Sumeera: This is the one area I am working on. With my first two IVFs, I was very private at work about everything because I didn’t want my bosses to know I was trying to have a baby. Funnily, I did talk about the adoption process and that kind of created a code in which I could talk about my longing for wanting to be a mother and how challenging that road was. I would take time away from the office for the adoption home studies and related interviews but I would carefully plan my fertility appointments for early in the morning or at lunch so I wouldn’t have to explain them.
During my most recent IVF I have been more open about what is going on and I have noticed that it has encouraged other women I work with to come talk to me about the process and even share their own stories. It’s nice to have someone in the office who has been where you are and I want to be supportive however I can. There is nothing worse than getting a call of a lost baby and crying alone in the cold, sterile work bathroom. I hope by talking more about it, I can at least prevent women around me from experiencing that very lonely and heartbreaking moment without support.
Amara: My husband is my strength. Without his support I would never have had my career or managed the emotional and physical challenges of IVF multiple times. Amazingly, after three failed cycles of IVF and my doctors telling me I was not ‘capable’ of having children, we miraculously had two beautiful and healthy children, conceived spontaneously: a boy and a girl, three-and-a-half years apart.
Mariam: What has your experience been since you had your children? Do you find that our communities have certain perceptions of children conceived through IVF?
Sumeera: My experience with the community has been really wonderful. When we went back to Michigan, where we are both from, I was completely overwhelmed with the love and support we were met with at a jummah prayer after we announced our pregnancy. So many people came up to me and hugged me and told me how much they had prayed and how happy they were that I was pregnant after our long journey. I know there is a certain fear of talking about infertility but in my experience, talking about it has been so empowering and it has shown me the well of love and support there is. After my daughter was born, I received so many lovely calls and emails of joy. The people I cared about knew how important this was for me and they shared our relief and happiness when our daughter arrived safely in the world. I am so grateful for all the prayers she received because we shared our story.
Amara: My career took a back seat after I had my children. People in our society still eye ‘IVF’ with suspicion primarily because there is not much awareness about it and it is categorized as an ‘unnatural’ process. To avoid long-drawn explanations and discussions we had decided not to talk about it to our wider circle. If nothing else, that helped me retain my sanity!
Mariam: Was there pressure on either of you to quit your jobs after having children through IVF?
Sumeera: This wasn’t an issue for me. I worked hard to find a job that would put me in a position to have that elusive ‘balance’. For me, that means having a job that I can leave at 5 or 6. This gives me enough time to go home and play with my daughter, have a sit down dinner with my husband and have time to myself. I generally love going to work and having that time to engage in the work I spent so much time training for and to miss my daughter. When I see her at the end of the day, it is such a wonderful feeling to come home to. I love her home daycare where she is so loved and has a great group of kids to play and interact with each day. It helps so much to know she is in good care.
Sumeera Younis and family
Amara: Yes, all the time. Because I struggled so hard with this process, and my children were both born ‘naturally’, against all the odds, I consider them a shower of blessings from Allah, and the whole experience has made me so grateful for them. Having already worked for ten years, I felt that had invested ample time and energy in my career and did not really mind focusing on my children. However, I continued to work until I had to leave Pakistan and my support system to move to Dubai. After about two years of a career break I feel the urge to go back to who I am. Yet, I am who I am because of my children. It’s a myriad of feelings that I am yet to sort out!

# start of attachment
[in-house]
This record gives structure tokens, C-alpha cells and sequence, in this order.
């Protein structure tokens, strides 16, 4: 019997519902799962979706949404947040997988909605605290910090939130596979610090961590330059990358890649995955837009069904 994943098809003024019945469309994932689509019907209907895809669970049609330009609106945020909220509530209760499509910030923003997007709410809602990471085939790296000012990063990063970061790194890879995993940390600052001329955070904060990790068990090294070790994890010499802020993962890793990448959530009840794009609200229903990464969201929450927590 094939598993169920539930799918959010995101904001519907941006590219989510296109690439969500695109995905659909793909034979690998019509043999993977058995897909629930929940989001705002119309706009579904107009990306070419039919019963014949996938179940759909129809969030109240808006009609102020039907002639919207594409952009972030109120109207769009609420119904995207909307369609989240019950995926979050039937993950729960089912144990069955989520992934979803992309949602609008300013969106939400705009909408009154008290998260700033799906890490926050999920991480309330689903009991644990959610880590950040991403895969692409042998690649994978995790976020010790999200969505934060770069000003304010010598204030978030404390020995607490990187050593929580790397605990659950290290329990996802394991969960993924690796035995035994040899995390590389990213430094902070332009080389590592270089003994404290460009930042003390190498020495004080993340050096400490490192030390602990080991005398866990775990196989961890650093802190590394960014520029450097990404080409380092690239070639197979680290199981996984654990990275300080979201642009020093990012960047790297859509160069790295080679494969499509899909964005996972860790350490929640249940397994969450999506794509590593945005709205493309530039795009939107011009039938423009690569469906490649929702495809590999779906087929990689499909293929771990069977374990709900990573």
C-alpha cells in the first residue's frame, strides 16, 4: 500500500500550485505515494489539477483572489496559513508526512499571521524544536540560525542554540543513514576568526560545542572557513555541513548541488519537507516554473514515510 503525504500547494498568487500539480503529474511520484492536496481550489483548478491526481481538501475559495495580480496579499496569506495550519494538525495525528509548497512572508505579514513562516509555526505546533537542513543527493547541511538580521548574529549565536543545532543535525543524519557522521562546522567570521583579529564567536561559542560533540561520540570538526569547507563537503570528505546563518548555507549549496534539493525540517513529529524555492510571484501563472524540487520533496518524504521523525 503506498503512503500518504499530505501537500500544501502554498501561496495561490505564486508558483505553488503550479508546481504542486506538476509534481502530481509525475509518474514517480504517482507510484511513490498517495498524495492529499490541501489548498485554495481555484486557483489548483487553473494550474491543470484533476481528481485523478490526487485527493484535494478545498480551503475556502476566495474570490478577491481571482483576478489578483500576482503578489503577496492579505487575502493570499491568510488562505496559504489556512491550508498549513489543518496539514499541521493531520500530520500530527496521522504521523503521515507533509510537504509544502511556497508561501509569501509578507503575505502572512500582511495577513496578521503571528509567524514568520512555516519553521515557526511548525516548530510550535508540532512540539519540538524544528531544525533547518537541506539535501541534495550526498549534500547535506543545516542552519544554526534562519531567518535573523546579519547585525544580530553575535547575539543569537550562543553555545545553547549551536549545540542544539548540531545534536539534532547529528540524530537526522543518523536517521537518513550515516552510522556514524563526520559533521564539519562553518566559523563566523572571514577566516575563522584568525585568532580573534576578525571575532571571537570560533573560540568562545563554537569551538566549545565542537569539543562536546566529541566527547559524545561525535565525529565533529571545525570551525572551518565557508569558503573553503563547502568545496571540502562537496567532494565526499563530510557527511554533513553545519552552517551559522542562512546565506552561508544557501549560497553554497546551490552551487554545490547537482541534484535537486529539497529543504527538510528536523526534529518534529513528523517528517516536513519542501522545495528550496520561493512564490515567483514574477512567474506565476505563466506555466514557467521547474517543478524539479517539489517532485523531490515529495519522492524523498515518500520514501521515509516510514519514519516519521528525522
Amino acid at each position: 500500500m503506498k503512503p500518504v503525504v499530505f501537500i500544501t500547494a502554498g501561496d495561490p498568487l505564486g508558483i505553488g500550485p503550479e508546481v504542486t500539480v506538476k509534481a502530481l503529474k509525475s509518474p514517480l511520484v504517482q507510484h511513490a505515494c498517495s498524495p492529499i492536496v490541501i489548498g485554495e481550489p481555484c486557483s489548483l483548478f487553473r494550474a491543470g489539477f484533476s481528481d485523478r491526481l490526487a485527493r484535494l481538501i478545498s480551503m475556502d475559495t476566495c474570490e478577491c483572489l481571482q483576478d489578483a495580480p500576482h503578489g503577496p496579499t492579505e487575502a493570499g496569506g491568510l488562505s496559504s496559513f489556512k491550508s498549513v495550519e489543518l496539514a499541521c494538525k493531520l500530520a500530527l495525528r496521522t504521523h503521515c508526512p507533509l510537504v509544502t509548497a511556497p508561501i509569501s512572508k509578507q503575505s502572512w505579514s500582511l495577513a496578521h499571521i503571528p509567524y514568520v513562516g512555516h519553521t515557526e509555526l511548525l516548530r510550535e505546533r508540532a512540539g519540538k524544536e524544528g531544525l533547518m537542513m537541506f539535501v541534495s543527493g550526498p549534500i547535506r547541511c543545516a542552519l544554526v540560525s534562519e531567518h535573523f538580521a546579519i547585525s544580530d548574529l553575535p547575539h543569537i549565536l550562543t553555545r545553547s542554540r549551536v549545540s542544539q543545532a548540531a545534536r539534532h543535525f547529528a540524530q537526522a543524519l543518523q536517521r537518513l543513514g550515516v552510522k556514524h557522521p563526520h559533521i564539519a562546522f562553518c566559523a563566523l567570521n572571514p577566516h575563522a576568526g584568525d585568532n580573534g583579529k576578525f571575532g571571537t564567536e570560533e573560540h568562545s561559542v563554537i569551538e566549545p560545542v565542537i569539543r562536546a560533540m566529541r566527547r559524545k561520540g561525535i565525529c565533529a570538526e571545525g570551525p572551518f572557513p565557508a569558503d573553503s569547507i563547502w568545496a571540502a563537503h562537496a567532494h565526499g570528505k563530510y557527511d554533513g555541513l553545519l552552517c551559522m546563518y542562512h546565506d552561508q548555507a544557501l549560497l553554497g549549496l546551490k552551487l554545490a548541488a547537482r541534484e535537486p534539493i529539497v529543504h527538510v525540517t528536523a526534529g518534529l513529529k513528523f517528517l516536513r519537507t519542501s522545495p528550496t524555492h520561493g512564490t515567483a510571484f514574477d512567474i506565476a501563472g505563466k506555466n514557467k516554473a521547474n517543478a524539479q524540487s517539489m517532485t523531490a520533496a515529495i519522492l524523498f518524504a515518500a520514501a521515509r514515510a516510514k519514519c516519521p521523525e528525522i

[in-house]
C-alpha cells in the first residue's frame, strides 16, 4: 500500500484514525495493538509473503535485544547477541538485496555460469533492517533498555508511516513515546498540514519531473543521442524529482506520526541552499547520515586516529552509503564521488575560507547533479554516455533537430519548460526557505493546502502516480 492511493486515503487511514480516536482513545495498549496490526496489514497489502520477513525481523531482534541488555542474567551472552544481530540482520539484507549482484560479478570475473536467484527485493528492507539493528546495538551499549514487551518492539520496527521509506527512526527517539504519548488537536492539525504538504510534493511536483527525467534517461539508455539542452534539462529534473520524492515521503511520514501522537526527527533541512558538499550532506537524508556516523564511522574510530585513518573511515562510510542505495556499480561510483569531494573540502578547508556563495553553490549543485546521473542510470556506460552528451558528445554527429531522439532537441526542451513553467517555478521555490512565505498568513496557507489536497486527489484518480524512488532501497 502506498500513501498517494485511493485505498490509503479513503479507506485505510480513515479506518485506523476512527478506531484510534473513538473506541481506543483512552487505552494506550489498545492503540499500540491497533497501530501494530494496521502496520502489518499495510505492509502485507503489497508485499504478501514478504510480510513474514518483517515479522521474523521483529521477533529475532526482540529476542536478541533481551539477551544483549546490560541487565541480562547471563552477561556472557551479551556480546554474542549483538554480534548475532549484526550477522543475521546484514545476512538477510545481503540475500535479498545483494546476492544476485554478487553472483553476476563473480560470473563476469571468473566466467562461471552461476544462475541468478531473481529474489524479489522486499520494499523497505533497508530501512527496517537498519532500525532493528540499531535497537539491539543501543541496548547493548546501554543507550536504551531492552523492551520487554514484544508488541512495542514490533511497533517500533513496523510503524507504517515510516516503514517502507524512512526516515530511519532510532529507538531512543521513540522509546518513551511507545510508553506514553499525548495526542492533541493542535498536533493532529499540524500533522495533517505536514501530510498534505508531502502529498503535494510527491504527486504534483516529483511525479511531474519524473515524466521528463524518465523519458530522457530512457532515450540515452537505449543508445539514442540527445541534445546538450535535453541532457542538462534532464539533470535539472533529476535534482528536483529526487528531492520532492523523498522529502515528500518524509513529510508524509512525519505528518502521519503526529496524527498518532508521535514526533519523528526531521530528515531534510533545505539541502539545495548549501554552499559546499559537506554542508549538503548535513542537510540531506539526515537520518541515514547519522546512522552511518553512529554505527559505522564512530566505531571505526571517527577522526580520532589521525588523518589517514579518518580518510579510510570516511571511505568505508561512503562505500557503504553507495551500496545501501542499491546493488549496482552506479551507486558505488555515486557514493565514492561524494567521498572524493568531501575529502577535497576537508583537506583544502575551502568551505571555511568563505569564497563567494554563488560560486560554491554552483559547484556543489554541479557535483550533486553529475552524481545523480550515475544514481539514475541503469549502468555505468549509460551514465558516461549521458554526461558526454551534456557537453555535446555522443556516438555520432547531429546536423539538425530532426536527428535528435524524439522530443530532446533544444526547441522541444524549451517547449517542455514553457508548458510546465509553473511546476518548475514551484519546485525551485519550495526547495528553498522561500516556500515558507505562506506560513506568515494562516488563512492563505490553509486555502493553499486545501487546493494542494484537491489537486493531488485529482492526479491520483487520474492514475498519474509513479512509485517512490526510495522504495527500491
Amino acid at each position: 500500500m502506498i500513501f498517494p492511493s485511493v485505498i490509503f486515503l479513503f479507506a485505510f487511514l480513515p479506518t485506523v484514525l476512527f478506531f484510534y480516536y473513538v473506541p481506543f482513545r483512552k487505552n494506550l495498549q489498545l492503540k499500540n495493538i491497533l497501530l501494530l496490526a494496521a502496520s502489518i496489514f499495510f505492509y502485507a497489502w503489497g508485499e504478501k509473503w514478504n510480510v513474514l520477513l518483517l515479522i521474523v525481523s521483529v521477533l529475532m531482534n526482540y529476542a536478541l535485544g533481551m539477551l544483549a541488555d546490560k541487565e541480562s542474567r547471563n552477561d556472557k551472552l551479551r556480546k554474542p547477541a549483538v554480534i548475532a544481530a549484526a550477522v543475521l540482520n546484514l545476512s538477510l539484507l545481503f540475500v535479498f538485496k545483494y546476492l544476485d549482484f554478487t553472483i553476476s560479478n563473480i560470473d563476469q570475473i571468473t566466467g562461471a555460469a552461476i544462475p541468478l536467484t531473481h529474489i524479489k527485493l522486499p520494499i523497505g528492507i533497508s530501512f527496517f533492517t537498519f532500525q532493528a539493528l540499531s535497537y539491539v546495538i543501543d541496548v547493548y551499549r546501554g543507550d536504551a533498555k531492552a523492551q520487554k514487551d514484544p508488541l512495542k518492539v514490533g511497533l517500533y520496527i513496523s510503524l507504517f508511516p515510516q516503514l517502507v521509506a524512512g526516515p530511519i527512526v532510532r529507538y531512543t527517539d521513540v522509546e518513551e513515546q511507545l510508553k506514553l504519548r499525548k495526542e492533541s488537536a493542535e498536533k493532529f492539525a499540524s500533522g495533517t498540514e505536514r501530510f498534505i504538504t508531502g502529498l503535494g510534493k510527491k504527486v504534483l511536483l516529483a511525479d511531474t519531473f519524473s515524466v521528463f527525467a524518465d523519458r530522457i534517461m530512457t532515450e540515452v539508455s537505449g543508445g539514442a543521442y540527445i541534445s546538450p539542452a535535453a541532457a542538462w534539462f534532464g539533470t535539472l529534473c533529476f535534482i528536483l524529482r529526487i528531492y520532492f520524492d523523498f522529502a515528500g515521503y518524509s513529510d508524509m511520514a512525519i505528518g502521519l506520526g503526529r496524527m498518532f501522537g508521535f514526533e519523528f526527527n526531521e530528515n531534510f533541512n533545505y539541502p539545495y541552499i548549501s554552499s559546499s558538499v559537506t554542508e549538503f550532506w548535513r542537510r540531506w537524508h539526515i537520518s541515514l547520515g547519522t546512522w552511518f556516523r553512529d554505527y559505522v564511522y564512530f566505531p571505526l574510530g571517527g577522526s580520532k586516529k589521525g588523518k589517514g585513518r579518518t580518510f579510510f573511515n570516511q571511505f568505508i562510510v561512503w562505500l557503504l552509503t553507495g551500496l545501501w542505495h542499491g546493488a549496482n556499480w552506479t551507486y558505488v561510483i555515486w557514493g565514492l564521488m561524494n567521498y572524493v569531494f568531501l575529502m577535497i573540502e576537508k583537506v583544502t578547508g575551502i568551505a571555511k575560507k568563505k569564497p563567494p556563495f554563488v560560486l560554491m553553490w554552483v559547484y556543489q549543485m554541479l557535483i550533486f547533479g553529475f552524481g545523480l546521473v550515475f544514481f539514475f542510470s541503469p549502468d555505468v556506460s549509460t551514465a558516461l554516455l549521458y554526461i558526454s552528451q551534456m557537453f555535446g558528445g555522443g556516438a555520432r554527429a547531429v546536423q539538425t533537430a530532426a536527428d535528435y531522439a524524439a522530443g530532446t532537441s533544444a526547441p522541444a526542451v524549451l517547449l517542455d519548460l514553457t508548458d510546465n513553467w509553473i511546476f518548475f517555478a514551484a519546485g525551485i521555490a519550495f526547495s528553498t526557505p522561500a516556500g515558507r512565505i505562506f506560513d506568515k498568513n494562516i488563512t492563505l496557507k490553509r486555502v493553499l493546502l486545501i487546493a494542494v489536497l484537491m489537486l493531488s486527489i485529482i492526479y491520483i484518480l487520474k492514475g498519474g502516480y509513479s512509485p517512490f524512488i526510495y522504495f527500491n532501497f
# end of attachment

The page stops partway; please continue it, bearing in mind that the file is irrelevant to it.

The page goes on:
Mariam: What advice would you give to young women going through the challenge of balancing careers, family expectations, and infertility issues?
Sumeera: I would say, first of all know what you want. Until you define what that is, you can’t start taking the steps to attain that reality. Then, don’t be hard on yourself about what you want. If you don’t want children, THAT IS OK. I can’t stress that enough. You have no duty or obligation to this world to procreate. It is not a reflection of your worth or your value. Period.
If you want kids but want to focus more on your career, THAT IS OK. But do make sure you have a good understanding with your husband about who will be taking care of the kids, whether it be the partner or another caregiver. Children deserve love and nourishment and that can come from many, many places but there should be a plan about how that will be achieved. Although there are conventional paths or the paths we thought our life might take, each path in life has its own capacity for infinite beauty. The best part about dealing with infertility has been letting go of an idea of how or what I want my life to be and to learn to see that it is already everything I want or need.
Amara: It’s a challenge alright! But women are way more powerful than the challenges. Our children, our spouses, homes, extended families, careers, social circles, are all facets of our existence. It is imperative to acknowledge and appreciate our capacities and capabilities to balance our families, professions and social responsibilities. Challenges such as infertility need to be taken as yet another facet of being a woman. I am a woman; I am what I am because of my dreams, my realities, expectations from me and challenges I face. This is the core of what I have drawn from my 20 yearlong balancing act between my professional and personal lives.
[column]Mariam Ahmed is a regulatory lawyer. Raised in the U.S, Mariam moved from a law firm in the U.S. to work at a futures exchange in Dubai, where she is currently the Head of Compliance & Risk. Mariam and her husband, Haroon, have two little boys, Hamza (8) and Maaz (5).[/column]
[column]Sumeera Younis is an investment management lawyer in Washington D.C. Sumeera and her husband Feraz have one daughter Nouri (10 months).[/column]
[column]Amara Saeed is a development sector professional. Born and raised in Pakistan, she dedicated her professional life to working with the non-governmental sector to work on the issues and concerns of marginalized communities in the rural areas of Pakistan. She is currently based in Dubai and is stay-home-mom to her two kids Adam (9) and Baran (3).[/column]
[separator type=”thick”]For more pieces engaging the conversation on womanhood and the decision to have kids (or not), explore the following beautifully expressed articles by women of the altM community: